Corporate Transparency Act: Implications for Business Startups
Monday, November 27, 2023

Congress passed the Corporate Transparency Act (CTA) in January 2021 to provide law enforcement agencies with further tools to combat financial crime and fraud. The CTA requires certain legal entities (each, a “reporting company”) to report, if no exemption is available, specific information about themselves, certain of their individual owners and managers, and certain individuals involved in their formation to the Financial Crimes Enforcement Network (FinCEN) of the U.S. Department of Treasury. The beneficial ownership information (BOI) reporting requirements of the CTA are set to take effect on January 1, 2024. Those who disregard the CTA may be subject to civil and criminal penalties.

A recent advisory explaining the CTA reporting requirements in further detail may be found here.

While the CTA includes 23 enumerated exemptions for reporting companies, newly formed businesses (Startups) may not qualify for an exemption before the date on which an initial BOI report is due to FinCEN. As a result, Startups (particularly those created on or after January 1, 2024) and their founders and investors, must be prepared to comply promptly with the CTA’s reporting requirements.

As an example, businesses may want to pursue the large operating company exemption under the CTA. However, among other conditions, a company must have filed a federal income tax or information return for the previous year demonstrating more than $5 million in gross receipts or sales. By definition, a newly formed business will not have filed a federal income tax or information return for the previous year. If no other exemption is readily available, such a Startup will need to file an initial BOI report, subject to ongoing monitoring as to whether it subsequently qualifies for an exemption or any reported BOI changes or needs to be corrected, in either case triggering an obligation to file an updated BOI report within 30 days of the applicable event.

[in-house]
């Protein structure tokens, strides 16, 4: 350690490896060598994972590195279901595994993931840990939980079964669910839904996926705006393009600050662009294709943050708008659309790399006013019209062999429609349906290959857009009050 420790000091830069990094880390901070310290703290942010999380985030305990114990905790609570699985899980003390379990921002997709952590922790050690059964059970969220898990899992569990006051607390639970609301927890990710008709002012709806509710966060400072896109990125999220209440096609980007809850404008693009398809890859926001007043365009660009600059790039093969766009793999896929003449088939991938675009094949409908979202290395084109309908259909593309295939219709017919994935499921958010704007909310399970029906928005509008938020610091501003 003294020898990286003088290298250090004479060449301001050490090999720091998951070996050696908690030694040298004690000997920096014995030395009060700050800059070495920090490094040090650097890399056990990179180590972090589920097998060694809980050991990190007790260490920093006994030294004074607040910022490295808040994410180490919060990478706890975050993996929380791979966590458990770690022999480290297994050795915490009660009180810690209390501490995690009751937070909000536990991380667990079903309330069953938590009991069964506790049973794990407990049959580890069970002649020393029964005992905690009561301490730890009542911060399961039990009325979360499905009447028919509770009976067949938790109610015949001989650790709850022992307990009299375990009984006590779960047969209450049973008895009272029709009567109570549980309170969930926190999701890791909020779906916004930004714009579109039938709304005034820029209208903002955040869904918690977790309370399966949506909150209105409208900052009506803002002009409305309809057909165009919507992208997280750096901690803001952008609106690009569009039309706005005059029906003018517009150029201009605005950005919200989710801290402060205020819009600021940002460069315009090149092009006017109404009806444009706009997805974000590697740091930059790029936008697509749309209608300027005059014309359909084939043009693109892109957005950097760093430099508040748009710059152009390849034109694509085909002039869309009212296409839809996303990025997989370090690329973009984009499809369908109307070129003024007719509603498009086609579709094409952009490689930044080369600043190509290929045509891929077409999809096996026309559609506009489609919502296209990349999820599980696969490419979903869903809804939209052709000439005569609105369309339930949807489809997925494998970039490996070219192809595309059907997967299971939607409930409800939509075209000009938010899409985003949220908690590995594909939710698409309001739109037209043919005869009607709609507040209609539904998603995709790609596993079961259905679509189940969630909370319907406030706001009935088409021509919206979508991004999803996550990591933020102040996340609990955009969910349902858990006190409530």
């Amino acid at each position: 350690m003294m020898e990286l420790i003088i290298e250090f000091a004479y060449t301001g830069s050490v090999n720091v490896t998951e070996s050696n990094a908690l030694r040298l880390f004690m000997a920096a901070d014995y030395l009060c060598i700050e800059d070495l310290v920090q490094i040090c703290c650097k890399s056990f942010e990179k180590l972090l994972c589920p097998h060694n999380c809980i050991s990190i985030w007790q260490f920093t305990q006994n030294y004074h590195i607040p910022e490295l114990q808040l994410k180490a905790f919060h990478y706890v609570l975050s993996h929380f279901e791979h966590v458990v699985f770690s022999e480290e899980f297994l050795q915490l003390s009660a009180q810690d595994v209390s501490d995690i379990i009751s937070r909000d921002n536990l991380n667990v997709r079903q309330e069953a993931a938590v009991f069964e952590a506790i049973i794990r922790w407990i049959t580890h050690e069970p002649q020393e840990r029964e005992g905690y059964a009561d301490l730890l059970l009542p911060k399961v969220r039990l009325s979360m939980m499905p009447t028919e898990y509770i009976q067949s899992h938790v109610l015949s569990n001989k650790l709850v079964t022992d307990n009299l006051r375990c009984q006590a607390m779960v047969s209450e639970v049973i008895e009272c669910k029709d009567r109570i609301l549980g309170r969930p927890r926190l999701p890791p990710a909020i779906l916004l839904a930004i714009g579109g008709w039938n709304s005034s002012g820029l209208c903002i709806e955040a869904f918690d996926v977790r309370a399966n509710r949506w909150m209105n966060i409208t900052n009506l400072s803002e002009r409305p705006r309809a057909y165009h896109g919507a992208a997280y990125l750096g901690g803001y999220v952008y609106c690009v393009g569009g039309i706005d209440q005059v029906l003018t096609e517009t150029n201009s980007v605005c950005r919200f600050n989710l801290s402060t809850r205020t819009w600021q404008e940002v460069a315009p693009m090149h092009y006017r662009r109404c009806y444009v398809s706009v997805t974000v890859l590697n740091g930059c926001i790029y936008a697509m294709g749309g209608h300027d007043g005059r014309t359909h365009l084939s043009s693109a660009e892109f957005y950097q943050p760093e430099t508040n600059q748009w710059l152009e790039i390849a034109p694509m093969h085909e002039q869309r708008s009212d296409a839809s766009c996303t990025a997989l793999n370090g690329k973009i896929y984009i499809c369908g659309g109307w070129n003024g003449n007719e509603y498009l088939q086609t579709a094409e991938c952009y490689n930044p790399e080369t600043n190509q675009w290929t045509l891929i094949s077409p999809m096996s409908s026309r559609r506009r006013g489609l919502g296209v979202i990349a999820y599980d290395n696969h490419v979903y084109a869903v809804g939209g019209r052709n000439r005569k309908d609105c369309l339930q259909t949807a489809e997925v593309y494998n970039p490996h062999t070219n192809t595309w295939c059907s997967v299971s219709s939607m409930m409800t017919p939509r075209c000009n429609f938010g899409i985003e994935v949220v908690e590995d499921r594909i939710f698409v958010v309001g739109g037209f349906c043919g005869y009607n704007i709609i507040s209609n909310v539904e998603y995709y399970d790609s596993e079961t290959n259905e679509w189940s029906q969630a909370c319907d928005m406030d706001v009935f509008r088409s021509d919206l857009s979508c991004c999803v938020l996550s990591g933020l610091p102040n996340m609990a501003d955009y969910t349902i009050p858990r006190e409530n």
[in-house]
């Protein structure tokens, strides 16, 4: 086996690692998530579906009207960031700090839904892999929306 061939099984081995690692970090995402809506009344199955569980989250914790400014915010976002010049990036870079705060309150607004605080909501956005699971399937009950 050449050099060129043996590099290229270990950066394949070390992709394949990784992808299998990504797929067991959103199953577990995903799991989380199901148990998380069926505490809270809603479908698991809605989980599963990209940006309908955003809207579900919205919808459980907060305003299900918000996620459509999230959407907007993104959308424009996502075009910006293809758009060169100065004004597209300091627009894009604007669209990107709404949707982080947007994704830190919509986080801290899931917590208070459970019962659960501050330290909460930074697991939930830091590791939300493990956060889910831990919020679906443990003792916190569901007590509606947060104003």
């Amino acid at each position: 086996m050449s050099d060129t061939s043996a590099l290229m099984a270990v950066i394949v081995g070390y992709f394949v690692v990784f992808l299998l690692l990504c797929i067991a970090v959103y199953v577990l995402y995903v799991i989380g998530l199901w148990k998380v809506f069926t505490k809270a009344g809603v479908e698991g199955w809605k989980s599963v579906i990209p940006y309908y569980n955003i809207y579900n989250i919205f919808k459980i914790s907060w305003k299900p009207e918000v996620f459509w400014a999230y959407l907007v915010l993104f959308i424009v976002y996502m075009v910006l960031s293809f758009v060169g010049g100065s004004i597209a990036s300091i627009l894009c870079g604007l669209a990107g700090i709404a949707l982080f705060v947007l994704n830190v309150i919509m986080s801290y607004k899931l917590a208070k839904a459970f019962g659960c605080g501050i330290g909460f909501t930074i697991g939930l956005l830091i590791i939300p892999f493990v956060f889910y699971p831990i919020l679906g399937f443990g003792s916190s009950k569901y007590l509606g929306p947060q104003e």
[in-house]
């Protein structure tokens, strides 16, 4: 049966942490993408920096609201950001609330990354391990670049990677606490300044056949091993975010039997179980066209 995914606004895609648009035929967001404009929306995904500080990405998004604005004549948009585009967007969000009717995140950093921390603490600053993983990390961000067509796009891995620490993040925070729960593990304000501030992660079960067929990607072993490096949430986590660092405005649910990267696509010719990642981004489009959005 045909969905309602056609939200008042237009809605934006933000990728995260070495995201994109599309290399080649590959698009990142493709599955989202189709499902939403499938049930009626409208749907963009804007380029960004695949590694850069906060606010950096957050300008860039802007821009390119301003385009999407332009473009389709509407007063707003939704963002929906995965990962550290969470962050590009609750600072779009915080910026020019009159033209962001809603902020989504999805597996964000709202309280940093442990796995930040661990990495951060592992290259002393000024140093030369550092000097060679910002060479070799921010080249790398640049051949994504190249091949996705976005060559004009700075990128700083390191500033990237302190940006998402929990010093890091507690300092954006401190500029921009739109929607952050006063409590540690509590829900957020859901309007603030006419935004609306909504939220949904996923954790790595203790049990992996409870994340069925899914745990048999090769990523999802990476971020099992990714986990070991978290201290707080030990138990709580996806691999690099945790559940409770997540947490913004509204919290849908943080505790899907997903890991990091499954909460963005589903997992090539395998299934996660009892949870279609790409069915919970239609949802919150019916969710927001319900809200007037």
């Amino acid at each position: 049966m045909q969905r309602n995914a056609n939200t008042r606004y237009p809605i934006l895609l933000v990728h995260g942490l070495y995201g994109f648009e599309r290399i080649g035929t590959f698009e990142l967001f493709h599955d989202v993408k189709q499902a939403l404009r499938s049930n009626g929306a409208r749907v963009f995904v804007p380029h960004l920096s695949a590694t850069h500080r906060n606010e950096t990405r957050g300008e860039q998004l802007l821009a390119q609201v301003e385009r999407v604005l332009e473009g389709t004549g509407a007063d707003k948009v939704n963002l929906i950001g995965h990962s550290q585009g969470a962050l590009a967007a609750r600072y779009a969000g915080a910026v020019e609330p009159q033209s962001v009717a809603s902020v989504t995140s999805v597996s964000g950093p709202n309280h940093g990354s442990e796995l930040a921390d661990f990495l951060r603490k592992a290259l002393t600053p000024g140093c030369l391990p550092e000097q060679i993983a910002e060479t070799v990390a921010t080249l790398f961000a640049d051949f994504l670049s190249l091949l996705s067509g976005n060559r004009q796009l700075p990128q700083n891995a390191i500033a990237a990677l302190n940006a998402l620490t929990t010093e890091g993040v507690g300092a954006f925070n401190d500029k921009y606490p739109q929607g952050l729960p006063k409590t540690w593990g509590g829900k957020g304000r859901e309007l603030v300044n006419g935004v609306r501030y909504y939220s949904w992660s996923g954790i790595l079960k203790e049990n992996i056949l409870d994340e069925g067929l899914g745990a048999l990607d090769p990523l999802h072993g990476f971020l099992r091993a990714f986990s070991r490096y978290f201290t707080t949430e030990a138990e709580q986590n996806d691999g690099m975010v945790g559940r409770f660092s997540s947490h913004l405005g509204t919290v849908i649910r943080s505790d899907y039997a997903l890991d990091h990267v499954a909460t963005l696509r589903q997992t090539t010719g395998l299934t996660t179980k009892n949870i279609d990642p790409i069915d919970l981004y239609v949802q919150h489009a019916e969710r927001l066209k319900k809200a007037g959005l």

Startups also should be mindful that the large operating company exemption requires the entity to (i) directly employ more than 20 full time employees in the U.S. and (ii) have an operating presence at a physical office within the U.S. that is distinct from the place of business of any other unaffiliated entity. Importantly, this means that a mere “holding company” (an entity that issues ownership interests and holds one or more operating subsidiaries but does not itself satisfy the other conditions of this exemption) will not qualify. Startups may want to consider these aspects of the large operating company exemption during the pre-formation phase of their business.

Fundraising often requires Startups to satisfy competing demands among groups of investors, which can lead to relatively complex capitalization tables and unique arrangements regarding management and control. These features may cause BOI reporting for Startups to be more complicated than reporting for other small and closely held businesses. Founders, investors, and potential investors should familiarize themselves with the CTA’s reporting requirements and formulate a plan to facilitate compliance, including with respect to the collection, storage and updating of BOI.

By ensuring all stakeholders understand the BOI reporting requirements and are prepared to comply, your Startup can avoid conflicts with current and potential investors and ensure that it collects the information that it needs to provide a complete and timely BOI report.

Yezi (Amy) Yan and Jordan R. Holzgen contributed to this article.

 

NLR Logo

We collaborate with the world's leading lawyers to deliver news tailored for you. Sign Up to receive our free e-Newsbulletins

 

Sign Up for e-NewsBulletins